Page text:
Tulsa will soon be home to the complete works of the world’s newest Nobel laureate.
Bob Dylan was announced Thursday morning as the recipient of the 2016 Nobel Prize in literature. The Nobel committee said Dylan’s work deserved the prize “for having created new poetic expressions within the great American song tradition.”
The Minnesota native is the first American to earn the Nobel Prize in literature since Toni Morrison in 1993, and many saw the announcement from the Swedish Academy that awards the Nobel Prize as a surprise because musicians haven’t been featured to the same degree as other poets, novelists and writers in the literature category.
One of those who was surprised was Michael Chaiken, curator of the Bob Dylan Archive, which is making its way to Tulsa over the next couple of years.
“I had no idea,” Chaiken said. “Definitely didn’t see it coming. It was a pleasant surprise considering how apocalyptic this election season has been. It was nice to see how beauty and poetry are still important in the world.”
The Bob Dylan Archive was acquired by the University of Tulsa and the George Kaiser Family Foundation in March and is coming to Tulsa in pieces to be stored and cataloged for future research of the material, most of which was unknown to many scholars before the March announcement. The archive includes more than 6,000 pieces of song lyrics, videos, notebooks and other items going back more than 60 years. It is currently being stored at the Helmerich Center for American Research next to Gilcrease Museum. As the pieces are collected and organized, plans are for a public center to present some of the materials.
Chaiken said the announcement of the Nobel Prize recognizes Dylan’s work as more than just songs, but as poetry worthy of study and critique by scholars and historians. And that recognition helps to elevate the whole folk and American music traditions.
“Bob is absolutely the key figure in that. He turned popular music into something much more literary and something deeper,” Chaiken said.
“Many of his main influences are literary figures, (Allen) Ginsberg and (Jack) Kerouac. That’s what Bob brought to the form: He brought this poetic and literary sensibility to popular song form, on top of his influences from people like Woody Guthrie. He melded that modernist literary sensibility into something different.”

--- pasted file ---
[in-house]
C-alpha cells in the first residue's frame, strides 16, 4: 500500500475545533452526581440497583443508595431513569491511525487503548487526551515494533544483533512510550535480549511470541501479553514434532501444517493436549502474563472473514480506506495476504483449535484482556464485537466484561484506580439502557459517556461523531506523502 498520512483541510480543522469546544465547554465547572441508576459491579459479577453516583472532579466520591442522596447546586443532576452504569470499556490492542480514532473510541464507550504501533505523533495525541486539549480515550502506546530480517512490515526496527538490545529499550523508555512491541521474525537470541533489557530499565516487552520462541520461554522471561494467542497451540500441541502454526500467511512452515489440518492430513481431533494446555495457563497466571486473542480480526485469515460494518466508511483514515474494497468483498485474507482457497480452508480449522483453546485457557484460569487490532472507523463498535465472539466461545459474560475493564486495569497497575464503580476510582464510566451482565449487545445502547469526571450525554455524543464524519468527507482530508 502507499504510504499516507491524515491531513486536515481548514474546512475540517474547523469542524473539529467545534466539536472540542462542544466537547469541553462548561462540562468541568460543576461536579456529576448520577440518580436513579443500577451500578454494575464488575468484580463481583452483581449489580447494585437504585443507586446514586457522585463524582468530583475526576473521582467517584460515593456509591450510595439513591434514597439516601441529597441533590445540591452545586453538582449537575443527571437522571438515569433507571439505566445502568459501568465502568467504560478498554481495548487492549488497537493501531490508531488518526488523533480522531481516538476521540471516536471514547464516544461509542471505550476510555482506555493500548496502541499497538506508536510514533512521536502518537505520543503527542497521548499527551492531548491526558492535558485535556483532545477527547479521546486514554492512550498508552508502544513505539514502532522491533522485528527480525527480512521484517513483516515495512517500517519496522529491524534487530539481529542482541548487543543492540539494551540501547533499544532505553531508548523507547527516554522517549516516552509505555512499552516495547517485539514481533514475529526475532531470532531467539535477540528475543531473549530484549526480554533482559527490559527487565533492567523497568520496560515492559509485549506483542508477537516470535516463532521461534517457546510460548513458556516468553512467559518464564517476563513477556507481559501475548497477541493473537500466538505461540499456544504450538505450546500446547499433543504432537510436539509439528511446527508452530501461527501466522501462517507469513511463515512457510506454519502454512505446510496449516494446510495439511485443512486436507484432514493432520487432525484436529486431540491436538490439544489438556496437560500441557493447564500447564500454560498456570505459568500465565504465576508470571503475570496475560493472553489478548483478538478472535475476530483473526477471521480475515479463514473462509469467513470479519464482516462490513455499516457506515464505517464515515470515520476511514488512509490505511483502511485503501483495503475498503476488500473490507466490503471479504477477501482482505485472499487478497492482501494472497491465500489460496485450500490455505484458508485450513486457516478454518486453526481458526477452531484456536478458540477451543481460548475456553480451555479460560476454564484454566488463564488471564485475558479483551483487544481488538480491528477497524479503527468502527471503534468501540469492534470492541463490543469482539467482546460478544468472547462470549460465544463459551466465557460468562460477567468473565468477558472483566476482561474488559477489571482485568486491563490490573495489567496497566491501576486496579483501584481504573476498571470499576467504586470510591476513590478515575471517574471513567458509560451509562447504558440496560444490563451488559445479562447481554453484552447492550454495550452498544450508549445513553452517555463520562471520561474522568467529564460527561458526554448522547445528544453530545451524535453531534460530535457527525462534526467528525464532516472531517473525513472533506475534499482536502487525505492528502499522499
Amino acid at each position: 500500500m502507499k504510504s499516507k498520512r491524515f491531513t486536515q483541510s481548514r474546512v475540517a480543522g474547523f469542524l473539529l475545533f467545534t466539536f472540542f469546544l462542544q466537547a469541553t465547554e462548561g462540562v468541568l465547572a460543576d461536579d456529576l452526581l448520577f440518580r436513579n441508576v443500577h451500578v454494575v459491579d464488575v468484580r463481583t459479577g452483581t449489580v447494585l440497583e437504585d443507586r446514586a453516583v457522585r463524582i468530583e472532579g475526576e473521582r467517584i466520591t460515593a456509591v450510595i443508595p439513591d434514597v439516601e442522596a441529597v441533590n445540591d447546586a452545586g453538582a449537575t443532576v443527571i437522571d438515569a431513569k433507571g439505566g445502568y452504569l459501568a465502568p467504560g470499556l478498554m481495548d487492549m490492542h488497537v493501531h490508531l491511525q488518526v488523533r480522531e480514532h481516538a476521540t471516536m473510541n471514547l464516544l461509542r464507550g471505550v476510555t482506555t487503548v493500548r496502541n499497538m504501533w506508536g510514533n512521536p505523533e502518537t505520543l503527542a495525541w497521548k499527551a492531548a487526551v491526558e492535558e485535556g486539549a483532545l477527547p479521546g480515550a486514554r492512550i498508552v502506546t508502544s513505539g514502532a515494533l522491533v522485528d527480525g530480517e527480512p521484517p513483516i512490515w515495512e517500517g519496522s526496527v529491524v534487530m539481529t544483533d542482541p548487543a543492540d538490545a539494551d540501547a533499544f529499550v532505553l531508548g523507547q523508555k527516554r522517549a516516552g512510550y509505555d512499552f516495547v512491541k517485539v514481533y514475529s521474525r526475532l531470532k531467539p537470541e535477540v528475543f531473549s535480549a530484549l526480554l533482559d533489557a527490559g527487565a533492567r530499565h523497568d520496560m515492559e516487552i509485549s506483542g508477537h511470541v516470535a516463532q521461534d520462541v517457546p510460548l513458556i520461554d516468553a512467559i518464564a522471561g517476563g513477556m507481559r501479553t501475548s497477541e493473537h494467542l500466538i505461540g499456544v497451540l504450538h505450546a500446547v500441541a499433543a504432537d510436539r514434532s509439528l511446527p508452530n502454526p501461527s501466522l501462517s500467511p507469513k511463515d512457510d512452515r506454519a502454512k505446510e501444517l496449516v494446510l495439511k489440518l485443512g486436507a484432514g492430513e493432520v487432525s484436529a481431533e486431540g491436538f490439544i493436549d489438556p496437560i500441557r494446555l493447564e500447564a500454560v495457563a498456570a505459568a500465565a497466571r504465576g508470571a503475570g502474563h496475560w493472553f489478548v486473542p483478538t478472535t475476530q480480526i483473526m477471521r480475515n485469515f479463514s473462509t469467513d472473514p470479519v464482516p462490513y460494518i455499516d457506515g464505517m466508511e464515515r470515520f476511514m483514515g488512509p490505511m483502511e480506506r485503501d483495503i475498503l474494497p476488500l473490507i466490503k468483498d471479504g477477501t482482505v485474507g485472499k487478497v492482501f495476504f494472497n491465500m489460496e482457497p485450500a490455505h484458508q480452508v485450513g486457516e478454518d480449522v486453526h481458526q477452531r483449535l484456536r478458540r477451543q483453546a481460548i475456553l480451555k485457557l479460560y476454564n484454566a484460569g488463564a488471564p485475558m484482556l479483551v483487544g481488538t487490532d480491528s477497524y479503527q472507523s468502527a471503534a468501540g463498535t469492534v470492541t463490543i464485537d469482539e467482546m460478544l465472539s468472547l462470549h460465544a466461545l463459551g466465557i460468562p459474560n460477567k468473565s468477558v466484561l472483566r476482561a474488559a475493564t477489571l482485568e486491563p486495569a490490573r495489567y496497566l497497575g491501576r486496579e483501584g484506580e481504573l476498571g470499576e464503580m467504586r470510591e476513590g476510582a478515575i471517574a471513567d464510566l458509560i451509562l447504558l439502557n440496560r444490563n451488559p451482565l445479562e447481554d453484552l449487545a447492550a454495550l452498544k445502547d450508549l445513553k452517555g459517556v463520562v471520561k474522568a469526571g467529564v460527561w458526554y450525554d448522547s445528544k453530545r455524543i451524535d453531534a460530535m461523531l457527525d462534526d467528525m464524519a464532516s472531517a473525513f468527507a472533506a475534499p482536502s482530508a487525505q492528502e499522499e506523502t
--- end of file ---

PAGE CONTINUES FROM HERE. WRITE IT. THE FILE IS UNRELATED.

The announcement early Thursday morning local time wasn’t a surprise to everyone, however.
“Not surprised and thought it was about time,” said Steve Ripley, an Oklahoma musician who was a member of Dylan’s band for several years. Ripley also organized the Dylan appreciation show “On a Night Like This” last spring at Cain’s Ballroom, which featured notable local and national musicians performing Dylan songs.
Ripley has seen Dylan at work writing music and knows the depth of many of his songs and their lyrics. What sets Dylan apart as not only a musician but a poet is his ability to take the mantra of Guthrie — “All you can write is what you see,” which is written at the bottom of the lyrics to “This Land is Your Land” — and create images, stories and experiences with his words.
“He just absorbs stuff so thoroughly,” Ripley said. “It’s in there, and he churns it out. He and I have talked more than once about how we’re sort of like computers and the guy who puts it out better, he’s the winner, half jokingly. But Bob is the best at that.
“He’s studied it, he’s absorbed it, and that comes out in his poetry.”
Deana McCloud, executive director of the Woody Guthrie Center in Tulsa, reacted to the news of Dylan earning the prize with an “of course he did.” One of Dylan’s first recordings on his first album, “A Song to Woody,” talks about the Oklahoma songwriter and his influences on Dylan. Many of the traits of Guthrie’s music can be seen as part of what shaped Dylan’s work.
“The imagery is genius,” McCloud said. “It’s a true artist to capture that imagery. We’re in the moment with him.”
Officials with the Bob Dylan Archive celebrated the news Thursday, saying that the prize solidifies their work to preserve Dylan’s legacy here.
“Clearly Bob Dylan’s impact on our country and the world is well-recognized, and it will last for several generations,” said Ken Levit, executive director of the George Kaiser Family Foundation, which purchased the archive with the University of Tulsa this year. “It’s also humbling because it’s going to be a big responsibility for the future. I don’t think we could have a better partner than the University of Tulsa to manage this with us.”
The Nobel Prize is the latest in the long list of awards and accolades given to Dylan that include 11 Grammy Awards, an Academy Award, the Pulitzer Prize, the Presidential Medal of Freedom and induction into the Rock and Roll Hall of Fame, Nashville Songwriters Hall of Fame and Songwriters Hall of Fame.